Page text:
Giraffes prefer young leaves and the shoots of trees, but will also eat flowers, vines and herbs. They eat over a hundred different species, depending on what is seasonally available. Acacia trees are one of their favorites. They spend an average of 16-20 hours per day feeding and consume up to 140 lbs. of browse during that period. Females stay in their mother’s territories. Males leave in all-male groups to search for females in heat. Males are distinguishable at a distance from females because of their different grazing habits. Males tend to stretch their necks to reach the tops of the taller trees while the females tend to bend over smaller trees. Giraffes can usually be found together in groups of 12-15. There are no permanent members of the group. Herds are led by an adult male (bull) and are composed of adult females (cows), calves, and sexually immature males. Females are usually the most alert to danger. When startled, a giraffe can gallop at speeds of up to 30 mph. The hind feet of a galloping giraffe reach in front of the fore feet and the animals swing their necks from side to side producing a slow-motion appearance. Giraffes vocalize by emitting moans or low notes. Observations in the wild indicate that they lie down only 5-6 hours per night. During most of this time, the animals remain alert with their necks erect and their eyes alternately opened and closed. Giraffes may go into a deep sleep for just 5 minutes each night. During deep sleep a giraffe bends its neck backward in an arch and rests its head behind its back legs or on an extended back leg. They protect themselves by kicking. Males fight for females during mating season by butting heads. Young males engage in a behavior called “necking.” To determine dominance, young bulls slowly intertwine their necks, pushing from one side to the other like a bout of arm wrestling amongst humans. The gestation period for giraffes is about 15 months. Breeding can occur throughout the year and a single calf is born, rarely twins. Calves are usually 6 feet tall and can stand up 20 minutes after birth. Females are excellent mothers and defend their calves vigorously. Lions are the principal predators of calves, although hyenas, leopards and even wild dogs may also kill newborns up to three months of age. Fifty percent of calves die within the first six months. Mortality in the second and third year drops to about 8% and about 3% per annum in adults. Male calves are weaned at approximately 15 months. Female calves are weaned a couple of months later. There is no difference in the mortality rate between male and female calves.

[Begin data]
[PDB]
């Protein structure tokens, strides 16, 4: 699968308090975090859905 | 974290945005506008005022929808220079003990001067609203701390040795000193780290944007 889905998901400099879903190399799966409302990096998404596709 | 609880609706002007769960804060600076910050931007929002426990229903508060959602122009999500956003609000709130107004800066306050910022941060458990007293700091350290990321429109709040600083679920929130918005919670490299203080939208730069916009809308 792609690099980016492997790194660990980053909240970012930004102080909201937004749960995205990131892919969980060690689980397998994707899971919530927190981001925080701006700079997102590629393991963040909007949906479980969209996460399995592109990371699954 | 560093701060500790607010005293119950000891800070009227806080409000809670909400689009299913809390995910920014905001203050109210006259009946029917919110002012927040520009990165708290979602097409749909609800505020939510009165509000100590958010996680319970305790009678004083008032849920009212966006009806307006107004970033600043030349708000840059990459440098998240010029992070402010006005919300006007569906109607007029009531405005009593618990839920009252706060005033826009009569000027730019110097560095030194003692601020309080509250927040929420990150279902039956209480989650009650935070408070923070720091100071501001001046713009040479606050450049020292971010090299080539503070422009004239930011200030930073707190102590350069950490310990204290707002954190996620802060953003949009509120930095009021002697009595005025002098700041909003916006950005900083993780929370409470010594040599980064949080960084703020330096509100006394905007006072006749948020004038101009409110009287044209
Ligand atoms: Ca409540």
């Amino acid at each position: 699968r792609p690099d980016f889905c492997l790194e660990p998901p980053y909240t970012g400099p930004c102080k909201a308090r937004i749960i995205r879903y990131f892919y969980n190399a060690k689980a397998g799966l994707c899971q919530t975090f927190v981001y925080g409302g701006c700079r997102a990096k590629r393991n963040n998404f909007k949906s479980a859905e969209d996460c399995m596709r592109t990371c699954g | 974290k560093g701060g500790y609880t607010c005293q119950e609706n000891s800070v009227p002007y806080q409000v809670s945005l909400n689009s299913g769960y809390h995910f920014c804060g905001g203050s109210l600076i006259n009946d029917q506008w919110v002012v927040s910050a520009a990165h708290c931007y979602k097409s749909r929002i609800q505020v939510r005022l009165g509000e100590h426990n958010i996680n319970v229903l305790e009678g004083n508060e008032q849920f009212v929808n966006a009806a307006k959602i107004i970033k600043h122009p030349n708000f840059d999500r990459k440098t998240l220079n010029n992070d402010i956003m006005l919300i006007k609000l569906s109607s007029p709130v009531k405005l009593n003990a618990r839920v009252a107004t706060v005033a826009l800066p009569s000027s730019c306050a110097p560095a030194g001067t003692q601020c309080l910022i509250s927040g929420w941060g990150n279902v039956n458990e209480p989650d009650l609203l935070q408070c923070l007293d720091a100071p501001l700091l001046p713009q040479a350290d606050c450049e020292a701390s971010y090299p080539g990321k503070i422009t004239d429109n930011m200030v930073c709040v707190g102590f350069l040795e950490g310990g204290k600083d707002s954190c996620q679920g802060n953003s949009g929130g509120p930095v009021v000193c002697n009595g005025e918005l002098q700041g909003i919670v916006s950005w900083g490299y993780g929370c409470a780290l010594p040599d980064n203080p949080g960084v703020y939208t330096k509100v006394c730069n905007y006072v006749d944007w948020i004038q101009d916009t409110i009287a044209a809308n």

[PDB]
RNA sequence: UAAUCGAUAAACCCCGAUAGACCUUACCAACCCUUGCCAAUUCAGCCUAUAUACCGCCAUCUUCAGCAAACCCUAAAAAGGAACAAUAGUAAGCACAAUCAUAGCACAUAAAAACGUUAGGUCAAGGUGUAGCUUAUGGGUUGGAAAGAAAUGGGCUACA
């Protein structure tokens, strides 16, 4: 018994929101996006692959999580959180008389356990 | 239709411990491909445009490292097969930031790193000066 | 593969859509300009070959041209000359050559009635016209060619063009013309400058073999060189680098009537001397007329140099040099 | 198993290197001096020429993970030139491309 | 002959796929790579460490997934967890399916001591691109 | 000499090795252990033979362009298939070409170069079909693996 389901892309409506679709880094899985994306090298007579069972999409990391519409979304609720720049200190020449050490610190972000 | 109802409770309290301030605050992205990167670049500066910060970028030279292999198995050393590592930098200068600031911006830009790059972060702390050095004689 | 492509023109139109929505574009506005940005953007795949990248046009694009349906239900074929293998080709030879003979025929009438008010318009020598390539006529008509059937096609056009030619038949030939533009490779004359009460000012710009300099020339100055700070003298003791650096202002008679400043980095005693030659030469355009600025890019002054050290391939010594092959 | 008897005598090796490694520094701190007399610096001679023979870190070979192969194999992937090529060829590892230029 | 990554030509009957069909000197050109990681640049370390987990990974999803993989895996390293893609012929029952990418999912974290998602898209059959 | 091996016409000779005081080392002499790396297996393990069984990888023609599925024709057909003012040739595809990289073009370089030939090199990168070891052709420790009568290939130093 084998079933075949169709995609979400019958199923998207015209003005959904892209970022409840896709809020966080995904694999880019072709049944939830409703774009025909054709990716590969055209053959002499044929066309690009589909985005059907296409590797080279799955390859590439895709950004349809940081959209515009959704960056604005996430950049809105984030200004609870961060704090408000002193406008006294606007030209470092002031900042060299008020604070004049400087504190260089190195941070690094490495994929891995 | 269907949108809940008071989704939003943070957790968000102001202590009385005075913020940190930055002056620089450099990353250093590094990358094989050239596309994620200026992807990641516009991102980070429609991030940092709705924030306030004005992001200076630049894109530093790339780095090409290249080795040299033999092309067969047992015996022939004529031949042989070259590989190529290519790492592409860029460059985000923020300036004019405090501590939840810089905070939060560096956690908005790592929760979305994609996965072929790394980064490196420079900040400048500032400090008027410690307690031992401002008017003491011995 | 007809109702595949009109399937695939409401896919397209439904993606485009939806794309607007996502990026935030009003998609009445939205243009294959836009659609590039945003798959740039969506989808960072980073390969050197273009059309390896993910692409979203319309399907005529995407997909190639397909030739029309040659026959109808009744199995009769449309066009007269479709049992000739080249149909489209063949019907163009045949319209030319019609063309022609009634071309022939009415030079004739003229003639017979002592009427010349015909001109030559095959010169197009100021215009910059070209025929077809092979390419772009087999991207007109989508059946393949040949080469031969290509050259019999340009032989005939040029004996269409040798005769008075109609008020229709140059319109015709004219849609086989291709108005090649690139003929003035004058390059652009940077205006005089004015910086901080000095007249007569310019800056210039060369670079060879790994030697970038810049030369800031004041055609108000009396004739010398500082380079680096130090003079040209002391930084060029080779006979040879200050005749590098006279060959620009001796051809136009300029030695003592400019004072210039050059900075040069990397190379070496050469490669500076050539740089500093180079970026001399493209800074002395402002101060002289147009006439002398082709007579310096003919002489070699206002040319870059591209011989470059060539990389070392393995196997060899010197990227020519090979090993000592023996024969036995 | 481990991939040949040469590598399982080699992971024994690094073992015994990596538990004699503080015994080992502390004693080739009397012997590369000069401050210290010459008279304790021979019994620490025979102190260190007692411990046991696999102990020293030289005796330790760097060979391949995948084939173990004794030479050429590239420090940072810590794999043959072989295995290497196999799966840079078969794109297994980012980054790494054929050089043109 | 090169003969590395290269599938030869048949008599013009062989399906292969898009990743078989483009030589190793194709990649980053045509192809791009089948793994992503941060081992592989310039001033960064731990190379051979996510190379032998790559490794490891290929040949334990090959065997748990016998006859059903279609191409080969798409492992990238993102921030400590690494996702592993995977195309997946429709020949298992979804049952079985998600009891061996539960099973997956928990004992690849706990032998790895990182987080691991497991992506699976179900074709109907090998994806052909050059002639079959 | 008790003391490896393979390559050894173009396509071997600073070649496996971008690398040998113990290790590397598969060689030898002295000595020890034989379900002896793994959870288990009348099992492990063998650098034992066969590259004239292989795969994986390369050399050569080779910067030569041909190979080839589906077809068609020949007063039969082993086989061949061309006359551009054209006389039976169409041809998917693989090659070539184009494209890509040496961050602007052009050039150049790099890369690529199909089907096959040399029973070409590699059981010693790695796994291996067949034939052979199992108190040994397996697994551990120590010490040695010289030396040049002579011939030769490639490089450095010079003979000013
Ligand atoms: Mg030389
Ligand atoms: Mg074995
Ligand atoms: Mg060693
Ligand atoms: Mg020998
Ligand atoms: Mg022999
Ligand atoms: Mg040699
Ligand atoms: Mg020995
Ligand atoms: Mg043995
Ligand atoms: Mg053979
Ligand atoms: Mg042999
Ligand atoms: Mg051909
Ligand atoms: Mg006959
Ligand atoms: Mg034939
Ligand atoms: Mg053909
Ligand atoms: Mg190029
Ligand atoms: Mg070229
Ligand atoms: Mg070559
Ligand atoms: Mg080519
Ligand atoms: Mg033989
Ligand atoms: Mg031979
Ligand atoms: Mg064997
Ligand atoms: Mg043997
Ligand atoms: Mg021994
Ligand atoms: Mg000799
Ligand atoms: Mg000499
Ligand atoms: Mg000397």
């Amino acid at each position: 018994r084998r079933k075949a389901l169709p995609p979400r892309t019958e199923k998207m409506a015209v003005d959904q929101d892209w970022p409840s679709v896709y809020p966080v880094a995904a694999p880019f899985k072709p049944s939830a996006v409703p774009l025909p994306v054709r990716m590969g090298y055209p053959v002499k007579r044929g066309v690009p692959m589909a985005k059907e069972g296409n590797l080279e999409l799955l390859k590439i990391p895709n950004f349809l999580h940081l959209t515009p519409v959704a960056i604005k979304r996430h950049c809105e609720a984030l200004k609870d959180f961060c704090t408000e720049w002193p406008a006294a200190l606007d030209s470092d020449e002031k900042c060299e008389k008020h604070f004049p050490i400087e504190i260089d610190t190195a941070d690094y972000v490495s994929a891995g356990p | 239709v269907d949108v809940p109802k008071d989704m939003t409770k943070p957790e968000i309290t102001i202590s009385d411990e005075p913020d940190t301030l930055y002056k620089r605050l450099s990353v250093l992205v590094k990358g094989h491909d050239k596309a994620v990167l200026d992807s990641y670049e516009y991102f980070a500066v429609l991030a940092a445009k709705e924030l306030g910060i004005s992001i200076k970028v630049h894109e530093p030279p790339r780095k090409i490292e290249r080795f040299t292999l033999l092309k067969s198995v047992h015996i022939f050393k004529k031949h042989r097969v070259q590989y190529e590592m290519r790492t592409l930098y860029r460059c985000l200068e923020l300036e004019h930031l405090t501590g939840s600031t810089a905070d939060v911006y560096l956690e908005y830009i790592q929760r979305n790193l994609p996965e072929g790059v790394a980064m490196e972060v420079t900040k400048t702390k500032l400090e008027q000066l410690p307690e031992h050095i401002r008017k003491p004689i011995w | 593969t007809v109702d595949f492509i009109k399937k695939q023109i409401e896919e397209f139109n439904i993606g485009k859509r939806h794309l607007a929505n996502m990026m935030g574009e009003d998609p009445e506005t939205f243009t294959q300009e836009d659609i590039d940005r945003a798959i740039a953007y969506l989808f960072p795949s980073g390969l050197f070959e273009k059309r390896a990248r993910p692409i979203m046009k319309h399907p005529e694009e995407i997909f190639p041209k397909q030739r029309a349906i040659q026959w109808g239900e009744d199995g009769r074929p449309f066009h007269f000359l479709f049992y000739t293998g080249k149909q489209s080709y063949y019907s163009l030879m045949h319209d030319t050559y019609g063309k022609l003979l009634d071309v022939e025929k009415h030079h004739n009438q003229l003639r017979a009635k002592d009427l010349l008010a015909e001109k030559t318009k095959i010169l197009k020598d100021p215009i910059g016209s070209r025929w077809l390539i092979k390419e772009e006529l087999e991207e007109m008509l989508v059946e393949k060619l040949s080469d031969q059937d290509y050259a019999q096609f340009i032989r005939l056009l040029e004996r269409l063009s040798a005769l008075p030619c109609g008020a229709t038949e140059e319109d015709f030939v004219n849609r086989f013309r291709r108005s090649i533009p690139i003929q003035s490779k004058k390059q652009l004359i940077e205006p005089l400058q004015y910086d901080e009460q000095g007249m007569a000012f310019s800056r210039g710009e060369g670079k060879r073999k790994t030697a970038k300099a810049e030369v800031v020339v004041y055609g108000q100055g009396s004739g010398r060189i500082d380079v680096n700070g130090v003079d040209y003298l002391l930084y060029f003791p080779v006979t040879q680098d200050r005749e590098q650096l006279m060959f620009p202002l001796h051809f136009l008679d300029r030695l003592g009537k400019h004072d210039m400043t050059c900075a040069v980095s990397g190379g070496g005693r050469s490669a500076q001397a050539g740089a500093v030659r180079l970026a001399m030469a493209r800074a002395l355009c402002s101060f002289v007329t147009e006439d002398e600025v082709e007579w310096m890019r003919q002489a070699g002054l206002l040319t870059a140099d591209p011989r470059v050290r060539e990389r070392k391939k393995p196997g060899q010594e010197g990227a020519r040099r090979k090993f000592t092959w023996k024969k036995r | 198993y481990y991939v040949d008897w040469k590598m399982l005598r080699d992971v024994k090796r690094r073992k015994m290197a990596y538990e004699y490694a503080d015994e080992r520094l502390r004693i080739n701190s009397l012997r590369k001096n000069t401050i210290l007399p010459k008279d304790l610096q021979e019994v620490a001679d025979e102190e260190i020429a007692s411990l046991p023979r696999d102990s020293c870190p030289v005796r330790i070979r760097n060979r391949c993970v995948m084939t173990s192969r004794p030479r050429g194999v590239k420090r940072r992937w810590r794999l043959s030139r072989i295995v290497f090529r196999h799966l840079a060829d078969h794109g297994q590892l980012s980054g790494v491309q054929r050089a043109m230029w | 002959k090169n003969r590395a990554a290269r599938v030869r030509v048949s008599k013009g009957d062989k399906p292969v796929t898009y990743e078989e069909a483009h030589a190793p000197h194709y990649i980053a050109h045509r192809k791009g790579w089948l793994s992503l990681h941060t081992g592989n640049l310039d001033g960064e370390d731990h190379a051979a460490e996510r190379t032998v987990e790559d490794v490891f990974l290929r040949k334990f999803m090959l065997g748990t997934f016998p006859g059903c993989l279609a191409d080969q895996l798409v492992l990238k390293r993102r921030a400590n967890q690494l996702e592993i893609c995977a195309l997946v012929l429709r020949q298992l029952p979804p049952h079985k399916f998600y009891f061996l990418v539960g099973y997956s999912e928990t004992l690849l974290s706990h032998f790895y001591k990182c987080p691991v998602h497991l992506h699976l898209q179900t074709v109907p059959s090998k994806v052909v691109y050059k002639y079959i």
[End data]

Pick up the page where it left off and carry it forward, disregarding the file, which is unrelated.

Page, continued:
Adaptions